News Analysis

Who is Nelson Peltz, and why is he targeting Disney’s governance?

by Dan Byrne on Jan 13, 2023

Who is Nelson Peltz? He’s an activist investor and has his sights set on Disney. 

The global media giant’s governance record over the last twelve months begs the question: what on earth is going on at its top levels?

From a peak share price in early 2021, the company is now flirting with a historic five-year low, and it isn’t short of critics lining up to explain why. Peltz is at the top of the queue.

Who is Nelson Peltz?

He is an activist investor (worth approx. $1.4 billion) with a history of challenging the system in big companies. 

Peltz co-founded the investing firm Trian Fund Management, through which he has previously acquired sizeable stakes in companies like Procter & Gamble and Mondelez International.

He frequently vies for seats on the boards of these companies for more direct influence over their future. He is doing the same at Disney. Often though, his efforts meet opposition.

And a quick recap: what is an activist investor?

It’s a person who wants to change how a company is run or managed and has bought the necessary shares to have a chance of doing it. 

Their impact is debatable, depending on their motives and how much control they have. You can read more about well-known activist investors here.

A company ‘in crisis’?

Back to Disney, and it’s been a big week:

  • On Wednesday, Mark G. Parker was elected chair of Disney’s board. In a statement, the company hailed Parker as a “well-respected leader” whose “vision, incredible depth of experience and wise counsel have been invaluable to Disney.”
  • It was isolated praise, however. A Reuters business piece Tuesday criticised Parker as an “odd choice” and his appointment a “clumsy decision”, considering Parker played a role in specific governance problems. 
  • Trian (and Peltz) are now calling Disney a “company in crisis” due to its tumbling share price and bumpy governance problems, which it says are “self-inflicted.”

So Peltz is an activist investor; what does he want?

Firstly, he wants a seat on the board. So far, others in Disney’s governance circles have voted against this, claiming he lacks experience.

He also wants the company to cut costs and avoid further botched decisions, citing management transitions and the overpayment for 21st Century Fox as examples. 

Separately, he’s anxious for the streaming service Disney+ to turn a profit. Disney+ launched in 2020, at the height of the pandemic, but CFO Christine McCarthy recently said it won’t become profitable before 2024.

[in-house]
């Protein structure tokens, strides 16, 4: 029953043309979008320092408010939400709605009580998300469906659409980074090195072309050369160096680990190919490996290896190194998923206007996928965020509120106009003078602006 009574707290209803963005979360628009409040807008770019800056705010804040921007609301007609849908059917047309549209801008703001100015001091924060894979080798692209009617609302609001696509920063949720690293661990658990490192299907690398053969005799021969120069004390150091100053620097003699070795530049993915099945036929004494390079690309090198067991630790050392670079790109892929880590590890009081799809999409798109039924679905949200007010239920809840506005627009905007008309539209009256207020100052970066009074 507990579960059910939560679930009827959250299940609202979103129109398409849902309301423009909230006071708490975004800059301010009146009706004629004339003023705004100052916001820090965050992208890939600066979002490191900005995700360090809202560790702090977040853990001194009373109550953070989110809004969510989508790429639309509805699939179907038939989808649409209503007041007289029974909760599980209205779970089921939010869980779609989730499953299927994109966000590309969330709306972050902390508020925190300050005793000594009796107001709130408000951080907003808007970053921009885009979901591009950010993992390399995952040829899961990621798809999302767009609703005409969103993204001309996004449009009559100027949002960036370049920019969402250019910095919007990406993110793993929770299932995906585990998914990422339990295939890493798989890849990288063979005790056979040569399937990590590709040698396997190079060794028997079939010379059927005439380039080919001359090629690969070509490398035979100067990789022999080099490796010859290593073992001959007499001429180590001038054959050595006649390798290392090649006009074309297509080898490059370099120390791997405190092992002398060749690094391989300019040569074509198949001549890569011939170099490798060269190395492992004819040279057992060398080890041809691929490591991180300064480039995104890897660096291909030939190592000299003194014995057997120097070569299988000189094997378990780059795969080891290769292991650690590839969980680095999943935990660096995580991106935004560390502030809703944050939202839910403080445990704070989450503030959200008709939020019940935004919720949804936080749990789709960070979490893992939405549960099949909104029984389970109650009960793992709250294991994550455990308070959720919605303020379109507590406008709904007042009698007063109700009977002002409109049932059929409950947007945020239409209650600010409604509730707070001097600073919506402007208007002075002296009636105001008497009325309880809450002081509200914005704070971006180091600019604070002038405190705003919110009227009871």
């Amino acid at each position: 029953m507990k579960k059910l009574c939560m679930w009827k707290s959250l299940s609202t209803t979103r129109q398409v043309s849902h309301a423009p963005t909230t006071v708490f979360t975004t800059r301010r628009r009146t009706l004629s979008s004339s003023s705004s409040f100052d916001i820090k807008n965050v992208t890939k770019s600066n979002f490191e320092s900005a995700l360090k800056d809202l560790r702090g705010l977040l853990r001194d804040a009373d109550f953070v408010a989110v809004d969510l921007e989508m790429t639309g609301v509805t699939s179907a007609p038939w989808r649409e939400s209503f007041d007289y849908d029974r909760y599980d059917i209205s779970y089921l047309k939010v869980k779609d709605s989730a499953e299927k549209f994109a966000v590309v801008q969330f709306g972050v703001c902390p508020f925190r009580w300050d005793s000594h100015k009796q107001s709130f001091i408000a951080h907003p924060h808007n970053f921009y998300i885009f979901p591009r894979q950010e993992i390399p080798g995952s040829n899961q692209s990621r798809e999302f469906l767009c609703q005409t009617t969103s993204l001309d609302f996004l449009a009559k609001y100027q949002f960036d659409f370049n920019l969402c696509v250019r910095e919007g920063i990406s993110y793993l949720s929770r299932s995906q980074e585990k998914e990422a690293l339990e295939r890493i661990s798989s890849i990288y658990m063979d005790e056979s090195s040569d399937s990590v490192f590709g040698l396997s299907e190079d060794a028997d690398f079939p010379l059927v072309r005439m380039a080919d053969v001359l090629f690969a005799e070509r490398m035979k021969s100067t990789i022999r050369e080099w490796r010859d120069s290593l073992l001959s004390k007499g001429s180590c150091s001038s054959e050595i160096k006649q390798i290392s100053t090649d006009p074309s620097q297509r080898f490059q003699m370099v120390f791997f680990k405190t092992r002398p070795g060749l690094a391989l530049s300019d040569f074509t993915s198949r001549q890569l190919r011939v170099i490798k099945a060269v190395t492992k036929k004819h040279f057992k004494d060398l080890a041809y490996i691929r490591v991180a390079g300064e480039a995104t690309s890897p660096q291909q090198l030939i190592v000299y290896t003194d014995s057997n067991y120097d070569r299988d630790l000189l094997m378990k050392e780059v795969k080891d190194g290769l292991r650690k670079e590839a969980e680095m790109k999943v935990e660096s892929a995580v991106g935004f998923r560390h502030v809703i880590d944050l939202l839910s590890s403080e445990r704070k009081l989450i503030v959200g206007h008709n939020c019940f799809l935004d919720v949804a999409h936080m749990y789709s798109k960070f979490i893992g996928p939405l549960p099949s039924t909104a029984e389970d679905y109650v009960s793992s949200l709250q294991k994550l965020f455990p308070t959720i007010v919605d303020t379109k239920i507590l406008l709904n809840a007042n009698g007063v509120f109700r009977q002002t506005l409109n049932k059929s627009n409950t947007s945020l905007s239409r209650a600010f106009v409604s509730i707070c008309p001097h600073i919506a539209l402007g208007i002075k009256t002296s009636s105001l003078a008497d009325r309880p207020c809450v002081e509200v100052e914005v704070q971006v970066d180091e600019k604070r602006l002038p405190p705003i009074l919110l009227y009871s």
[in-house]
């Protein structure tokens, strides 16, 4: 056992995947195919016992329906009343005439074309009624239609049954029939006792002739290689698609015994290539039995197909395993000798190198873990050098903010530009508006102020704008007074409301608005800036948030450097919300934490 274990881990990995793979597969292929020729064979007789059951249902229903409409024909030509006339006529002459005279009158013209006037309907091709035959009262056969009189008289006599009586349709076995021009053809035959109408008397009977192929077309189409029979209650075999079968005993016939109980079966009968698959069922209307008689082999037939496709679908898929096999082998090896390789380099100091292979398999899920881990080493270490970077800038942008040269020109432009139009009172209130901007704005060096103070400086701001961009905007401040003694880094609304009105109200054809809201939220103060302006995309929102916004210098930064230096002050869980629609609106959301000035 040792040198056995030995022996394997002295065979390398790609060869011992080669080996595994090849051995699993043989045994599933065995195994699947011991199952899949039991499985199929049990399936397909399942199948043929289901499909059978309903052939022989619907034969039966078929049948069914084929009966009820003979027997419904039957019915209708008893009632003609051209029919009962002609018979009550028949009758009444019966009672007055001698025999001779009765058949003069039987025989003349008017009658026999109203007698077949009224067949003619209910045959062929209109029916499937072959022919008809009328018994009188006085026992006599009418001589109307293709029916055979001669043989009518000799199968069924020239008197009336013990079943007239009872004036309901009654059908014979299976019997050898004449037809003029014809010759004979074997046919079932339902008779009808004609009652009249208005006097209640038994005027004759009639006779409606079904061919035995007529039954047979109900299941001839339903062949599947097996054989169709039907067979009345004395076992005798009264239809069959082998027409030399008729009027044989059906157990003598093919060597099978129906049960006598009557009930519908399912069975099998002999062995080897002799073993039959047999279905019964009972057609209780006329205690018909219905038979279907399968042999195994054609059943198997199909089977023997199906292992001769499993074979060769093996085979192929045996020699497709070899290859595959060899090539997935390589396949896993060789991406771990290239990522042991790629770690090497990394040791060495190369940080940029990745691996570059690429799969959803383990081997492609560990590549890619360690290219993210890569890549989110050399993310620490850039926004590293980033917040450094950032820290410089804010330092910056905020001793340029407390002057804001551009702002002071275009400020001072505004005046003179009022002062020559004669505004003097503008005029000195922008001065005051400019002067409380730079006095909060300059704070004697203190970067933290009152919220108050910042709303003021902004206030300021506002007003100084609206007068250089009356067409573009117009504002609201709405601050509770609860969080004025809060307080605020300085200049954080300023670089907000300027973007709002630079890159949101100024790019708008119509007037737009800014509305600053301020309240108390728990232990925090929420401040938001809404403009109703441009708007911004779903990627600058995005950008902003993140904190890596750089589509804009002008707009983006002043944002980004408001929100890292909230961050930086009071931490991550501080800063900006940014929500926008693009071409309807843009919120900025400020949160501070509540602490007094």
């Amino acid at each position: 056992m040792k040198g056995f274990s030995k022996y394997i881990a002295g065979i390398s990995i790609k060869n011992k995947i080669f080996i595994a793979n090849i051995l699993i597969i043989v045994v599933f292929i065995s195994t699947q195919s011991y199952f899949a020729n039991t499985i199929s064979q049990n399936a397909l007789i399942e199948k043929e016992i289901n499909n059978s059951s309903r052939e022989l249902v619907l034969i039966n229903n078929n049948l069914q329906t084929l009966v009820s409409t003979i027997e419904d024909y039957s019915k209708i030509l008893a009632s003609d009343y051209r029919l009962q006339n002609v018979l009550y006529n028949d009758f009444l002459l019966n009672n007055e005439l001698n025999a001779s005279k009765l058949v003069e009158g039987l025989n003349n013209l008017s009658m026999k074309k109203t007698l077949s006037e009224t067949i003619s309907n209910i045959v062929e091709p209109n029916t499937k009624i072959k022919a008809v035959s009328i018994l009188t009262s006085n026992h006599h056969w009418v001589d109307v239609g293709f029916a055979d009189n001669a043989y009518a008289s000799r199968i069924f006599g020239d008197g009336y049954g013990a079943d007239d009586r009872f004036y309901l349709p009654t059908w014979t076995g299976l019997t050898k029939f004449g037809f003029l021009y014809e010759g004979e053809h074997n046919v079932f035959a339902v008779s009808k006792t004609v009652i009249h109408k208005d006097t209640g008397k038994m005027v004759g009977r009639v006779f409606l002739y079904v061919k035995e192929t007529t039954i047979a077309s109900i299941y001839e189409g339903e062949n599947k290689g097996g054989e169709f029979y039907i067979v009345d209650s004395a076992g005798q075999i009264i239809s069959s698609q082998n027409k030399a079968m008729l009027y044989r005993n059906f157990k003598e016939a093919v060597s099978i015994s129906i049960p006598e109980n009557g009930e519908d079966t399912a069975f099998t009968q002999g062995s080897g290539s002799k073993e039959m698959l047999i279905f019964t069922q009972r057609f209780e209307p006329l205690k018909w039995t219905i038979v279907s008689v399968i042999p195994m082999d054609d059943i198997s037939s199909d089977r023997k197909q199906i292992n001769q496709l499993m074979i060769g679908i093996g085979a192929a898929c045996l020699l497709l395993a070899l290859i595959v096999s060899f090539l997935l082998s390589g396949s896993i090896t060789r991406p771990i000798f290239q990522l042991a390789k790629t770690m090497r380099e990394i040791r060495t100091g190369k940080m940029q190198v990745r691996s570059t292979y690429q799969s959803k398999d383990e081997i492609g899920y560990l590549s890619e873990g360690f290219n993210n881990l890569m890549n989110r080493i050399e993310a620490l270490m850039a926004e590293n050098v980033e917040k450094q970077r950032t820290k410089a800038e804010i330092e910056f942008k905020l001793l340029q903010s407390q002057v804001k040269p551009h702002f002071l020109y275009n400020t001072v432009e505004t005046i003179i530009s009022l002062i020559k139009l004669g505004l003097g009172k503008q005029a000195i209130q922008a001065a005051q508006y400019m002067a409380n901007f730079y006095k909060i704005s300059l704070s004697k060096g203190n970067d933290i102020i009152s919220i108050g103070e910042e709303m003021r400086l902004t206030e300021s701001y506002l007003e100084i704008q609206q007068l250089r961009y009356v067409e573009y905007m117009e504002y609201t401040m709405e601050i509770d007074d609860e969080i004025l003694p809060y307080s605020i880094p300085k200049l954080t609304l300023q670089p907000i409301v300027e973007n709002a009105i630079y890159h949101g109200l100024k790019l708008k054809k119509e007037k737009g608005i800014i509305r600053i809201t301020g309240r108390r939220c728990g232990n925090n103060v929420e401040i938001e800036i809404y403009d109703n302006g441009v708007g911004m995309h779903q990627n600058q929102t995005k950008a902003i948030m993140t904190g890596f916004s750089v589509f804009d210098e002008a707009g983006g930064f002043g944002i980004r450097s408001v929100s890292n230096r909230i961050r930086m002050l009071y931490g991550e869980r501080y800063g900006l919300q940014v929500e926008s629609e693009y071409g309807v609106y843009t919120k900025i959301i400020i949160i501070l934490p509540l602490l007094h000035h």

Does he have a point?

Share prices speak for themselves in the investing world, and 2022 has been a bad year for Disney in that regard. This is despite a moderate increase in price since the start of this year. 

At the same time, Peltz and Trian’s negativity won’t amount to much without offering alternative solutions. According to Reuters sources, he has done very little of this so far. 

His critiques might not have much of a point if he can’t suggest new paths forward.

What’s his ultimate goal?

Peltz wants the level of influence he deems necessary to bring about change. In this case, that influence is a board seat.

This is very much like his past battles with other companies, and we should note that in those examples, the companies’ fortunes generally improved when he had a say in governance.

Will he succeed?

That depends on his reception among other leaders at Disney. So far, it doesn’t look good. 

Peltz has been denied a board seat due to lack of experience, meaning colleagues either don’t have confidence in his judgement or think they can manage without it. 

Disney has, however, offered Peltz “board observer” status in exchange for the promise to hold back on seeking a board seat. Peltz refused this offer. 

In other words, Disney is trying to halt his activist momentum or at least delay it to the point of irrelevance. 

Behind the scenes, though, the company is beginning to examine changes that respond to Peltz’s criticism, such as a more thorough CEO succession structure. It suggests that while the company is publicly reluctant to engage with Peltz, his points get through to those in charge. 

Whether they’ll attribute any successful change to Peltz’s influence remains to be seen.

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